introducing "under the covers with niki"

Welcome to a new monthly feature on la chapstick fanatique called "Under the Covers with Niki." My friend, Niki, will be posting the first Wednesday of every month with answers to your sex questions. All questions will be kept confidential - I won't even see them.

Niki and I became friends our junior year of college where she studied Psychology with a minor in Women, Gender, and Sexuality studies. After graduating she moved to Philly to attend Chestnut Hill College (which pretty much looks like Hogwarts) for a graduate degree in Clinical and Counseling Psychology with a specialization in Marriage and Family Therapy.

Here is a picture with Niki on my wedding day (she is in the blue printed dress.)
So with further ado, meet Niki!

Hi! My name is Niki and I'm a sex therapist.

This is something that I rarely introduce myself as since I get bizarre looks and questions. Instead when people ask what I do, I reply, "I'm a marriage and family therapist." Which is also true. Only after a few minutes of casual talk, if I can feel out if you can handle this privileged information, I will drop the bomb and add - "I specialize in sex therapy."

After I share my "interests" with people it goes one of two ways: 1. They ignore what I said because they are too uncomfortable or 2. They think they have the opportunity for a free session and begin asking questions. Surprisingly, I don't mind the questions. In fact, I think they are the best part of the job! I like education people and creating a healthy and safe environment to talk about sex. Here are a few examples of questions I get when I first tell people that I'm a sex therapist:

Q: I'm sorry - what does it mean to be a "sex therapist?"
A: Well, it probably isn't what you think. I don't have sex with my clients. It is talk therapy with an individual or a couple. Typically they would come to session with a particular issue that they would like to discuss. It could be any sexual issue: sexual identity, orgasmic issues, painful sex, erection issues, infidelity . . . whatever! No topic is off limits. Same rules as traditional therapies: everything is confidential unless I learn that you are going to hurt yourself or someone else.

Q: Well, what if your problem is that you have too much sex?
Answer I think to myself before answering: Your problem is not that you are having too much sex; stop trying to impress the sex therapist, gross. You might think about sex a lot - but so does everyone else. But, of course, I always opt to answer professionally, saying something like:
A: Well too much sex is only a problem when one partner is uncomfortable with the amount of sex in the relationship or if it is happening outside of the relationship with reckless abandon. Singles can have too much sex if they are being unsafe about it - not using protection for STDs or birth control - and putting other's health at risk. Typically one's body does not let them have too much sex - you will, for a lack of a better word, "wear out" before you get to that point.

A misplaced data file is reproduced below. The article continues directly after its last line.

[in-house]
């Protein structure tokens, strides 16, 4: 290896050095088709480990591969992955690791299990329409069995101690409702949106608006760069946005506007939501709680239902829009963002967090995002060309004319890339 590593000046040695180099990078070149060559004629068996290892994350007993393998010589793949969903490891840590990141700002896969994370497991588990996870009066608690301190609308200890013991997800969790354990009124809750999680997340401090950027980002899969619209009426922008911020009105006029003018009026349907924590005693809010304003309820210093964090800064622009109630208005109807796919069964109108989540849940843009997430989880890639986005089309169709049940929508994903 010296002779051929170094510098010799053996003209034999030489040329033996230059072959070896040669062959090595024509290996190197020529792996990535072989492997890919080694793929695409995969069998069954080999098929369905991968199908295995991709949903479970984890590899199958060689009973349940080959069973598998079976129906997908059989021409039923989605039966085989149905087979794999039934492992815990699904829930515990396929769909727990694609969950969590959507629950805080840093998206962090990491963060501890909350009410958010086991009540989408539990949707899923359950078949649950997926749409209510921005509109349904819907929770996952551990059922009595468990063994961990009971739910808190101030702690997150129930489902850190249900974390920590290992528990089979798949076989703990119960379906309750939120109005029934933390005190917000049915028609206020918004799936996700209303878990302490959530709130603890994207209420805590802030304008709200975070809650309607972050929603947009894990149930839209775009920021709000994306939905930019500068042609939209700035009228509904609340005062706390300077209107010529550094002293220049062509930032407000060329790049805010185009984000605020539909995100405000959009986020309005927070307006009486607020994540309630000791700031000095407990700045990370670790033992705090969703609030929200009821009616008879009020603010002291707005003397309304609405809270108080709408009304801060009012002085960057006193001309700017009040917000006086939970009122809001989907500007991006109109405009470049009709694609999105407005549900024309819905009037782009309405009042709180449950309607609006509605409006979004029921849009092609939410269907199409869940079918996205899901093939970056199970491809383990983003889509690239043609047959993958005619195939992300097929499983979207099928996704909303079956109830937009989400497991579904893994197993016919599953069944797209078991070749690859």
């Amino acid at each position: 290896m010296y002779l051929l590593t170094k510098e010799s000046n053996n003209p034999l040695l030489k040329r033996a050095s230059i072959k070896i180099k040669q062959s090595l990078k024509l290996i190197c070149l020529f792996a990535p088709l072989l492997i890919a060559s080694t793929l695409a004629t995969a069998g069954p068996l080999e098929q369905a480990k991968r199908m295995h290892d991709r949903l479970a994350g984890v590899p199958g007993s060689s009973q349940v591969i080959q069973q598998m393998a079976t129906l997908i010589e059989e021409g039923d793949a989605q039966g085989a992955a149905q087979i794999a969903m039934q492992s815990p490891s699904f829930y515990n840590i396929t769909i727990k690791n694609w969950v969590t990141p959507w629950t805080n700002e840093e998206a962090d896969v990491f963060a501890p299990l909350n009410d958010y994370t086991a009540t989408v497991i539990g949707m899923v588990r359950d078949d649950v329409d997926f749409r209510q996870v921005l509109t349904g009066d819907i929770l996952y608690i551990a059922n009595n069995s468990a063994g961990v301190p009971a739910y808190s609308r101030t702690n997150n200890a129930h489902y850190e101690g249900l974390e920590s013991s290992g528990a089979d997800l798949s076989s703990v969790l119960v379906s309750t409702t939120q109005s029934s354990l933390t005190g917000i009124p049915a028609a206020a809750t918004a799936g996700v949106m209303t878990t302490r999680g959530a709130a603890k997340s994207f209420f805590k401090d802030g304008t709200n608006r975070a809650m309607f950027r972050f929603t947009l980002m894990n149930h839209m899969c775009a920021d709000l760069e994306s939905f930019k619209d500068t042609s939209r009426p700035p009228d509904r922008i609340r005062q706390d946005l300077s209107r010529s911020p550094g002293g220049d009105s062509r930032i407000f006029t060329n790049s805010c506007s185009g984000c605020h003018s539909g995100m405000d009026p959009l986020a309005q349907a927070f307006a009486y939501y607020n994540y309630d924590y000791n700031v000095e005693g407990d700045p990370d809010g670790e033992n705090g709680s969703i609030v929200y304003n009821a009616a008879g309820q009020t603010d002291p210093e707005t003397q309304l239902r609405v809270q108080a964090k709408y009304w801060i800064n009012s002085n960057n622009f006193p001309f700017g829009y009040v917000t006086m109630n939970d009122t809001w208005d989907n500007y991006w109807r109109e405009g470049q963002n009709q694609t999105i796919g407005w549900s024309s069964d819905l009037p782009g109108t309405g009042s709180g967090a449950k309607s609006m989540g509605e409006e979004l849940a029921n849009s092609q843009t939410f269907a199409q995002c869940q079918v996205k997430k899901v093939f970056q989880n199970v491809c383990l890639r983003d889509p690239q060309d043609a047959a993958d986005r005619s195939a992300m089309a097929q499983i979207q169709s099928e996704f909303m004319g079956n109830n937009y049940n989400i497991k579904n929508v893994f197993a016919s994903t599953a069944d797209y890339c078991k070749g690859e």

Q: Oh so that means you have really great sex. Do you tell your partner how to have sex?
Again, answer I think to myself before answering: Really? You just asked me, a stranger, about my sex life? And you think I am bossy in bed?! You wish. Yet again, I answer the question professionally by saying:
A: That is funny; a lot of people ask that. But the last thing I want to do is analyze my sexual relationships. Isn't the point of sex to have fun? What fun is it if I am telling the other person what to do and how to do it?

Of course, these questions could go on for days, but I think the best part of starting these conversations is dispelling some of the myths that people have not only about sex, but also about therapy - more specifically sex therapy. What questions do you have? Send your questions to me at underthecoverswithniki{at}gmail{dot}com. All questions will be treated with confidentiality and anonymity and you might just see the answer to your question next month!


  1. this is a great idea morgan (and niki)! it is so important to encourage healthy dialogues concerning sex, desire, relationships, commitment, and so forth. cannot wait to see more installments.


  2. such a good idea! i can't wait to read about everyone's sex! WOO!

  3. I have to respond to this, and I really hope you don't delete my comment because I'd love to hear any rebuttals or replies to it. I'm a big fan of open dialogue. :)

    "Your problem is not that you are having too much sex; stop trying to impress the sex therapist, gross."

    I can't read all therapist's minds, but I am disturbed that this would be the immediate and consistant first reaction by someone with that sort of training!!!!

    What about people who feel they have to have sex several times daily, and are having problems because of it? (Dryness, soreness, etc.) Is that not a valid concern?

    What about people who feel the need to have sex so often that they skip out on work, take long lunches that jepordize their employment, or any other such life-upsetting instance(s)? There is such a thing as sex addiction.